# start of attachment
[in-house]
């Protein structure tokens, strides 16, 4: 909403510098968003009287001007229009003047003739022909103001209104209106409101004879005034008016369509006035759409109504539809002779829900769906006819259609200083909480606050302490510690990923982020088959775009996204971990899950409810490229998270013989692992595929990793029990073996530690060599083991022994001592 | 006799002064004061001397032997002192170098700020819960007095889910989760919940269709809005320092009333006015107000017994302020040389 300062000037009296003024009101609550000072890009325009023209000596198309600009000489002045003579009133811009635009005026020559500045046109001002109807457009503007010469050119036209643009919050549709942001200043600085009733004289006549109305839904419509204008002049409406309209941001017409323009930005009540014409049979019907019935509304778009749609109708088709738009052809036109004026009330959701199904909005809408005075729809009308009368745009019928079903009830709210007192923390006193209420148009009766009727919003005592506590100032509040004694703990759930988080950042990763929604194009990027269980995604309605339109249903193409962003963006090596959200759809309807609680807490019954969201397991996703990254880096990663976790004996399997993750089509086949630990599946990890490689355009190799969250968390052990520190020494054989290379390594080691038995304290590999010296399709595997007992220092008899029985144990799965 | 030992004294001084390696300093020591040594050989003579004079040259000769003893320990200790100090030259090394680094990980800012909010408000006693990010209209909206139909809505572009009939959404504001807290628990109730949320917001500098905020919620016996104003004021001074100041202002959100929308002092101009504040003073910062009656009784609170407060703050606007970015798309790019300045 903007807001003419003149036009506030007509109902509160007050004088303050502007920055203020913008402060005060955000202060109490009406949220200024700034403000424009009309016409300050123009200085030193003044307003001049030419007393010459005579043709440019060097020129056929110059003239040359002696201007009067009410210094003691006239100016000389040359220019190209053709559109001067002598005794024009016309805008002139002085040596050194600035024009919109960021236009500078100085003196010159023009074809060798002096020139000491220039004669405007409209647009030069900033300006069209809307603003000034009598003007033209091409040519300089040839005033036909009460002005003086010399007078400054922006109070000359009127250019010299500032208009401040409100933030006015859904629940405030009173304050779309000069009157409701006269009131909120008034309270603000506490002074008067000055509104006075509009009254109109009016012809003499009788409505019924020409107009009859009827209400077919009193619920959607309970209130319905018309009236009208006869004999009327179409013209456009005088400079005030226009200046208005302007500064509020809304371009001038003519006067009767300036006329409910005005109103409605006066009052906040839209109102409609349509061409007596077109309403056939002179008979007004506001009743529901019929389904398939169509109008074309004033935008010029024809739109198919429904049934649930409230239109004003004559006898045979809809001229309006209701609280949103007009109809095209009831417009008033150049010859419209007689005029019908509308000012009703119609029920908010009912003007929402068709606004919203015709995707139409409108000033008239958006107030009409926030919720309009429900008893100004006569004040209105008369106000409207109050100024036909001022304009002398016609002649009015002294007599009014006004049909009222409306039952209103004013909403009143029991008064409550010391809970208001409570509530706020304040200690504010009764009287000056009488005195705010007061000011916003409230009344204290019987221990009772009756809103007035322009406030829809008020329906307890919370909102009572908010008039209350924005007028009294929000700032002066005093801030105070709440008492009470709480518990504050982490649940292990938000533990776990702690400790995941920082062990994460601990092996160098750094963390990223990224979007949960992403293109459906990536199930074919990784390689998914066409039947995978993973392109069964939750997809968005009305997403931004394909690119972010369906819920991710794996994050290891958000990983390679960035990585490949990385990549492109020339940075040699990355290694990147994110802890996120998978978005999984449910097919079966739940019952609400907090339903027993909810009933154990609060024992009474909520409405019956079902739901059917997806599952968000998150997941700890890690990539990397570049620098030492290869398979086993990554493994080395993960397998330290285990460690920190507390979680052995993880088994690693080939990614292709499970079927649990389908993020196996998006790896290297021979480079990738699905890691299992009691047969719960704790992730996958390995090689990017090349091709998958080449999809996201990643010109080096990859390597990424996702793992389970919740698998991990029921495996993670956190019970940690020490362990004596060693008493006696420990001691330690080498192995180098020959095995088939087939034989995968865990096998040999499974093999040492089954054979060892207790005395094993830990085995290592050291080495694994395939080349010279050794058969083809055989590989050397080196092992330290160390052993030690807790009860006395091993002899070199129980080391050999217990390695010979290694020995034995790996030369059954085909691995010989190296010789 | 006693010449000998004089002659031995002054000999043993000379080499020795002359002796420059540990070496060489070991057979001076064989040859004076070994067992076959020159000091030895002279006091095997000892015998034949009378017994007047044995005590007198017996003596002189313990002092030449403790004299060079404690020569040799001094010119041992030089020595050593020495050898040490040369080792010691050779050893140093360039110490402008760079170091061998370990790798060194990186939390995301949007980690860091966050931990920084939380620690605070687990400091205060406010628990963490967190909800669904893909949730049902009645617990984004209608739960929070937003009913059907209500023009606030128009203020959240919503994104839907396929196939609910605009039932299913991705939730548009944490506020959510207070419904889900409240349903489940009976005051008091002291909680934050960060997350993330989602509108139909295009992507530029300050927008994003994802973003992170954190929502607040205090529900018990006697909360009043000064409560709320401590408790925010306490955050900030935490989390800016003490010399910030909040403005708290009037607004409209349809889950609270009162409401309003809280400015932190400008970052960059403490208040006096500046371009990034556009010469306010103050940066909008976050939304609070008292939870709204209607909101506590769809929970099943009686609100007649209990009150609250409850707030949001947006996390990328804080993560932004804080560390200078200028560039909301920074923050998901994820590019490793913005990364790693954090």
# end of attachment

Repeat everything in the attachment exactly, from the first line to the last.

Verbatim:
[in-house]
């Protein structure tokens, strides 16, 4: 909403510098968003009287001007229009003047003739022909103001209104209106409101004879005034008016369509006035759409109504539809002779829900769906006819259609200083909480606050302490510690990923982020088959775009996204971990899950409810490229998270013989692992595929990793029990073996530690060599083991022994001592 | 006799002064004061001397032997002192170098700020819960007095889910989760919940269709809005320092009333006015107000017994302020040389 300062000037009296003024009101609550000072890009325009023209000596198309600009000489002045003579009133811009635009005026020559500045046109001002109807457009503007010469050119036209643009919050549709942001200043600085009733004289006549109305839904419509204008002049409406309209941001017409323009930005009540014409049979019907019935509304778009749609109708088709738009052809036109004026009330959701199904909005809408005075729809009308009368745009019928079903009830709210007192923390006193209420148009009766009727919003005592506590100032509040004694703990759930988080950042990763929604194009990027269980995604309605339109249903193409962003963006090596959200759809309807609680807490019954969201397991996703990254880096990663976790004996399997993750089509086949630990599946990890490689355009190799969250968390052990520190020494054989290379390594080691038995304290590999010296399709595997007992220092008899029985144990799965 | 030992004294001084390696300093020591040594050989003579004079040259000769003893320990200790100090030259090394680094990980800012909010408000006693990010209209909206139909809505572009009939959404504001807290628990109730949320917001500098905020919620016996104003004021001074100041202002959100929308002092101009504040003073910062009656009784609170407060703050606007970015798309790019300045 903007807001003419003149036009506030007509109902509160007050004088303050502007920055203020913008402060005060955000202060109490009406949220200024700034403000424009009309016409300050123009200085030193003044307003001049030419007393010459005579043709440019060097020129056929110059003239040359002696201007009067009410210094003691006239100016000389040359220019190209053709559109001067002598005794024009016309805008002139002085040596050194600035024009919109960021236009500078100085003196010159023009074809060798002096020139000491220039004669405007409209647009030069900033300006069209809307603003000034009598003007033209091409040519300089040839005033036909009460002005003086010399007078400054922006109070000359009127250019010299500032208009401040409100933030006015859904629940405030009173304050779309000069009157409701006269009131909120008034309270603000506490002074008067000055509104006075509009009254109109009016012809003499009788409505019924020409107009009859009827209400077919009193619920959607309970209130319905018309009236009208006869004999009327179409013209456009005088400079005030226009200046208005302007500064509020809304371009001038003519006067009767300036006329409910005005109103409605006066009052906040839209109102409609349509061409007596077109309403056939002179008979007004506001009743529901019929389904398939169509109008074309004033935008010029024809739109198919429904049934649930409230239109004003004559006898045979809809001229309006209701609280949103007009109809095209009831417009008033150049010859419209007689005029019908509308000012009703119609029920908010009912003007929402068709606004919203015709995707139409409108000033008239958006107030009409926030919720309009429900008893100004006569004040209105008369106000409207109050100024036909001022304009002398016609002649009015002294007599009014006004049909009222409306039952209103004013909403009143029991008064409550010391809970208001409570509530706020304040200690504010009764009287000056009488005195705010007061000011916003409230009344204290019987221990009772009756809103007035322009406030829809008020329906307890919370909102009572908010008039209350924005007028009294929000700032002066005093801030105070709440008492009470709480518990504050982490649940292990938000533990776990702690400790995941920082062990994460601990092996160098750094963390990223990224979007949960992403293109459906990536199930074919990784390689998914066409039947995978993973392109069964939750997809968005009305997403931004394909690119972010369906819920991710794996994050290891958000990983390679960035990585490949990385990549492109020339940075040699990355290694990147994110802890996120998978978005999984449910097919079966739940019952609400907090339903027993909810009933154990609060024992009474909520409405019956079902739901059917997806599952968000998150997941700890890690990539990397570049620098030492290869398979086993990554493994080395993960397998330290285990460690920190507390979680052995993880088994690693080939990614292709499970079927649990389908993020196996998006790896290297021979480079990738699905890691299992009691047969719960704790992730996958390995090689990017090349091709998958080449999809996201990643010109080096990859390597990424996702793992389970919740698998991990029921495996993670956190019970940690020490362990004596060693008493006696420990001691330690080498192995180098020959095995088939087939034989995968865990096998040999499974093999040492089954054979060892207790005395094993830990085995290592050291080495694994395939080349010279050794058969083809055989590989050397080196092992330290160390052993030690807790009860006395091993002899070199129980080391050999217990390695010979290694020995034995790996030369059954085909691995010989190296010789 | 006693010449000998004089002659031995002054000999043993000379080499020795002359002796420059540990070496060489070991057979001076064989040859004076070994067992076959020159000091030895002279006091095997000892015998034949009378017994007047044995005590007198017996003596002189313990002092030449403790004299060079404690020569040799001094010119041992030089020595050593020495050898040490040369080792010691050779050893140093360039110490402008760079170091061998370990790798060194990186939390995301949007980690860091966050931990920084939380620690605070687990400091205060406010628990963490967190909800669904893909949730049902009645617990984004209608739960929070937003009913059907209500023009606030128009203020959240919503994104839907396929196939609910605009039932299913991705939730548009944490506020959510207070419904889900409240349903489940009976005051008091002291909680934050960060997350993330989602509108139909295009992507530029300050927008994003994802973003992170954190929502607040205090529900018990006697909360009043000064409560709320401590408790925010306490955050900030935490989390800016003490010399910030909040403005708290009037607004409209349809889950609270009162409401309003809280400015932190400008970052960059403490208040006096500046371009990034556009010469306010103050940066909008976050939304609070008292939870709204209607909101506590769809929970099943009686609100007649209990009150609250409850707030949001947006996390990328804080993560932004804080560390200078200028560039909301920074923050998901994820590019490793913005990364790693954090």